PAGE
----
US 20050152841 A1
A marking device for defining the margins and orientation of radiography specimens includes a plurality of visually distinctive markers joined by a base that holds the markers until the markers are secured to a specimen. The base serves as a holder for the individual markers as the markers are secured to a specimen with sutures or staples, at which time the markers are disconnected from the base. One or more markers may be secured to a specimen as needed to define the orientation of the specimen. By securing markers to specific locations on a specimen, a surgeon can indicate to radiologists and pathologists the specimen's orientation in the body before removal, thus aiding in future study of the specimen. Since the markers are made either wholly or partially from radiopaque material, the markers are visible when radiographed.
1. A device for margin marking of radiography specimens, comprising:
a base for gripping during use; and
a plurality of markers detachably fixed to said base, each marker defining an aperture for attaching the marker to a specimen and indicia visible when radiographed and indicative of orientation of the specimen.
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9. A margin marker for radiography specimens comprising:
an aperture for attaching the marker to a specimen; and
indicia visible when radiographed and indicative of orientation of the specimen.
10. The margin marker set forth in
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15. A method of marking the margins of a radiography specimen comprising the steps of:
providing a margin marking device having a base with at least one marker detachably fixed to the base, and wherein the at least one marker defines an aperture;
gripping the base and holding the marker against or adjacent to a respective marginal portion of a specimen;
securing the marker to the marginal portion of the specimen through the aperture and into the specimen; and
disconnecting the marker from the base and leaving the marker secured to the marginal portion of the specimen to indicate the orientation of the specimen.
16. The method of marking set forth in
17. A method of marking the margins of a radiography specimen comprising the steps of:
providing a marker having indicia visible on a radiograph and indicative of orientation;
securing the marker to a marginal portion of a specimen corresponding to the respective indicia;
radiographing the specimen and marker attached thereto;
displaying on the radiograph the indicia to thereby show the orientation of the specimen.
18. The method of marking set forth in
19. The method of marking set forth in
(i) securing a marker with indicia indicative of caudal orientation to the caudal margin of the specimen;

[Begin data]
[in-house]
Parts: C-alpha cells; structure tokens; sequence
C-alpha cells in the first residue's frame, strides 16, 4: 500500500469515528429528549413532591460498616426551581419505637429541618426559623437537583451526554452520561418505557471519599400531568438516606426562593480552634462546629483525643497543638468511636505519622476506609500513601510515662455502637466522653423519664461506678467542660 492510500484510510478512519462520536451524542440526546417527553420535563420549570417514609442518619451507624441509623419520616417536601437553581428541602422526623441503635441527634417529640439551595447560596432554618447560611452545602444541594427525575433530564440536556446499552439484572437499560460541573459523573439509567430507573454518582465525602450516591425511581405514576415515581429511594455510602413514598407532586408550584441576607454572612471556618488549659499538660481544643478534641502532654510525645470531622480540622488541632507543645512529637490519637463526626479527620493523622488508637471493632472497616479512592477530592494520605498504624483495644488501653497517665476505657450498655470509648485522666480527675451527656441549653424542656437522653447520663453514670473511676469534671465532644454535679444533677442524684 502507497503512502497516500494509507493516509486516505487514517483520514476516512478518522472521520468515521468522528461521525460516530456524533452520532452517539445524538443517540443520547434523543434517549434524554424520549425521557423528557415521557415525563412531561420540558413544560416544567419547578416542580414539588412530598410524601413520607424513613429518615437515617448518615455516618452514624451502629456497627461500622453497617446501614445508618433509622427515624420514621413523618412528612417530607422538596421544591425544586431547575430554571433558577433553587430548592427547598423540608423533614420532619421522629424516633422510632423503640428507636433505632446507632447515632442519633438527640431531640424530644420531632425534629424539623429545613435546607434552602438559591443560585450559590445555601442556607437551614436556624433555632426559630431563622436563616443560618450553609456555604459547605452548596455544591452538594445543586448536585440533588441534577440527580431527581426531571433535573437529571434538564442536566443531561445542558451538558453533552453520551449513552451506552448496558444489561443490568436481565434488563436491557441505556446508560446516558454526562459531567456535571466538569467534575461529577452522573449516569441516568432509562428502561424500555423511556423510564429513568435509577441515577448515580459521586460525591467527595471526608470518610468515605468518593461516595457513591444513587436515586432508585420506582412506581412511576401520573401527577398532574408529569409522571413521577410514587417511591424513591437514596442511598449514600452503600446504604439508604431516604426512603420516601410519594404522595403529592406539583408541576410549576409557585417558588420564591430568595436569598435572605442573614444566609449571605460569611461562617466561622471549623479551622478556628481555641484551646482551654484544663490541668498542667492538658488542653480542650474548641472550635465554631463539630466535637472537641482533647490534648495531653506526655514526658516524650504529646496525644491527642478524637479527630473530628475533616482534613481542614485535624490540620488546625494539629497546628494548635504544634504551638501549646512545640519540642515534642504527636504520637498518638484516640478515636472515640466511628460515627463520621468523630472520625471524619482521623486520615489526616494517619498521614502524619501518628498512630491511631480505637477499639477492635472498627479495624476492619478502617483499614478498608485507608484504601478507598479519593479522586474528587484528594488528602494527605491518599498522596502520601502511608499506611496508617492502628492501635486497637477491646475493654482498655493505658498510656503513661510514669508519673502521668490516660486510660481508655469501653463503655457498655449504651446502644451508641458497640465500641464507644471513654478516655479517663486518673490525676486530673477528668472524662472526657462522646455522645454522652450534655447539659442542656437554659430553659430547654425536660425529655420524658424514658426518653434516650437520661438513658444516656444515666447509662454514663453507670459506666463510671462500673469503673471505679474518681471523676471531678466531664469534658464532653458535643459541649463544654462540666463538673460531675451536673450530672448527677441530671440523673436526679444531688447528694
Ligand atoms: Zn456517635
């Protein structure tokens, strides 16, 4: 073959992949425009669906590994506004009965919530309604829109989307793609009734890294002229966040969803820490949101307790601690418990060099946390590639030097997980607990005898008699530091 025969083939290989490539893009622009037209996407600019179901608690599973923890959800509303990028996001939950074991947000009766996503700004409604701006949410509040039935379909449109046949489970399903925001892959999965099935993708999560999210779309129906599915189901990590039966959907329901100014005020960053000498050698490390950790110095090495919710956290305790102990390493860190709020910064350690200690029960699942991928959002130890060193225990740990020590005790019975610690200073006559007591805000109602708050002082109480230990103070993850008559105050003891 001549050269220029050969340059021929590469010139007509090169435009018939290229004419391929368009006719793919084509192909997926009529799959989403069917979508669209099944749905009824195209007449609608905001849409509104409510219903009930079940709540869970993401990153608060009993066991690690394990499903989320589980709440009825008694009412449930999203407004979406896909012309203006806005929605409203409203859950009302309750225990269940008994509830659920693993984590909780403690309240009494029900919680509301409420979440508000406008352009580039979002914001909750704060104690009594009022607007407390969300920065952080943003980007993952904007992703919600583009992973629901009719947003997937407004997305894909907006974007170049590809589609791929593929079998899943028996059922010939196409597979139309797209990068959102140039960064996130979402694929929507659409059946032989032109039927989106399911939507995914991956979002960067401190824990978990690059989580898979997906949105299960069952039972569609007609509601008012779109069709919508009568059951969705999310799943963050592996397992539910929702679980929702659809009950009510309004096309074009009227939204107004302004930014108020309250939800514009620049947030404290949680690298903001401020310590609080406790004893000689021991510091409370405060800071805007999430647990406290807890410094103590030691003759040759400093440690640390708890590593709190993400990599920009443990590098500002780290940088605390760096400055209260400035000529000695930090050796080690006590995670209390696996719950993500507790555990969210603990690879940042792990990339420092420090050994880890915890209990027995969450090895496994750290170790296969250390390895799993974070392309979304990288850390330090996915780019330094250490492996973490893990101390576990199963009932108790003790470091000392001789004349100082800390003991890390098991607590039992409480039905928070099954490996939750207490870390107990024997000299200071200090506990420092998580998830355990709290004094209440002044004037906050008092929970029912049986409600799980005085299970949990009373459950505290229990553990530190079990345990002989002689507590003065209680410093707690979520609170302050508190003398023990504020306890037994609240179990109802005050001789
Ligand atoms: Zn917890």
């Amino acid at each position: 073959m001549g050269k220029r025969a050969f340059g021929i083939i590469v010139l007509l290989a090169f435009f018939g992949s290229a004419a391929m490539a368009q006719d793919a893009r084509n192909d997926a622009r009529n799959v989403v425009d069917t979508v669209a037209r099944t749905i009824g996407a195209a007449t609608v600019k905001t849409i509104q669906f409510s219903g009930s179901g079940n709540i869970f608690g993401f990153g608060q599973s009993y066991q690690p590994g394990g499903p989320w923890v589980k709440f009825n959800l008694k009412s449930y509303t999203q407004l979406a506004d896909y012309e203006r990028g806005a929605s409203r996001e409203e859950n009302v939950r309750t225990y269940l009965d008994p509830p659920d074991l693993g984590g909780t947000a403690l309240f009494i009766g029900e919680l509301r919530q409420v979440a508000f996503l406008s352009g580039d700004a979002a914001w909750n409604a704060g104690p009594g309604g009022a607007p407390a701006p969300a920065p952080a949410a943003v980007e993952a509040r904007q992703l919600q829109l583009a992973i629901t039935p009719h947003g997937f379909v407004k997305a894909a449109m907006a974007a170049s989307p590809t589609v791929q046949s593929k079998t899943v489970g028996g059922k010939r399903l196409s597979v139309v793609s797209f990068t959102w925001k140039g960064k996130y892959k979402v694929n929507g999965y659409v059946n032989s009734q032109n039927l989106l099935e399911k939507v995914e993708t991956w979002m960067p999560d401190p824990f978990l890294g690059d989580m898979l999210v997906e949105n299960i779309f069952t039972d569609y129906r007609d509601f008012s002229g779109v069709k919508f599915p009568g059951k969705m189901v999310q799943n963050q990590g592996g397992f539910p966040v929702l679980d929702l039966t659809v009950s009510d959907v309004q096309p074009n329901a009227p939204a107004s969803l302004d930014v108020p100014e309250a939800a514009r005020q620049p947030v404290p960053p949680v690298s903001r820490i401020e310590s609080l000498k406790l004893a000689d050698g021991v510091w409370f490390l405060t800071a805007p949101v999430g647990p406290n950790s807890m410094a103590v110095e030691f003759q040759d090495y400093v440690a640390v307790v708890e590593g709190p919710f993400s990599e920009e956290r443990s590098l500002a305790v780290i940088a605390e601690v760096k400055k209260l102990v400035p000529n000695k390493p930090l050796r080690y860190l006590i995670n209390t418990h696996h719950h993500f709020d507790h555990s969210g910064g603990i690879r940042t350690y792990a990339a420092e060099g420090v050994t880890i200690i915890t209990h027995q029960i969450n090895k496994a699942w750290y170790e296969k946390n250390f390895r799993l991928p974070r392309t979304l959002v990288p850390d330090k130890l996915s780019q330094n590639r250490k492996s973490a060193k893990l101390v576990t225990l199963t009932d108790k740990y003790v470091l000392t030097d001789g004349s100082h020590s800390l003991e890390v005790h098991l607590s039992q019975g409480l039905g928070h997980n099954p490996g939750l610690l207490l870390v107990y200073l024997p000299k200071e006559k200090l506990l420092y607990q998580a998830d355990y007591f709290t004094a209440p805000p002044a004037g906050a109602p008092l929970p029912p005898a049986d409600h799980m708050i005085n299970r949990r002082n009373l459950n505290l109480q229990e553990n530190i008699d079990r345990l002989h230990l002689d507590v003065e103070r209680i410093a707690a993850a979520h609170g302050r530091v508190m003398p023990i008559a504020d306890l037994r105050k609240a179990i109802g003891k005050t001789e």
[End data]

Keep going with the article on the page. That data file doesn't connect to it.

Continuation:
(ii) securing a marker with indicia indicative of medial orientation to the medial margin of the specimen;
(iii) securing a marker with indicia indicative of deep orientation to the deep margin of the specimen;
(iv) securing a marker with indicia indicative of lateral orientation to the lateral margin of the specimen;
(v) securing a marker with indicia indicative of skin orientation to the skin margin of the specimen; and
(vi) securing a marker with indicia indicative of cranial orientation to the cranial margin of the specimen.
20. A device for margin marking of radiography specimens, comprising:
first means for marking a marginal portion of the specimen;
second means for supporting the first means and for gripping during use;
third means for visually indicating the orientation of the specimen on a radiograph;
fourth means for detachably connecting the first means to the second means; and
fifth means for securing the marker to the marginal portion of the specimen.
The present invention relates to devices for marking radiography specimens, and in particular to devices that indicate the orientation of the specimen in a patient's body prior to removal. The present invention further relates to radiographic markers that will remain secured to specimens during manipulations accompanying radiography and pathology.
Radiologists frequently use markers that absorb xrays and cast an image when placed within an xray field to convey pertinent information on xray film. For example, right and left markers are routinely used to designate the anatomical orientation of the patient or to identify a particular extremity being examined. These types of markers are often placed on the surface of the examination table or xray film cassettes, within the exposure field but outside the image of the patient, to define the patient's physical orientation in relationship to the xray beam or the film.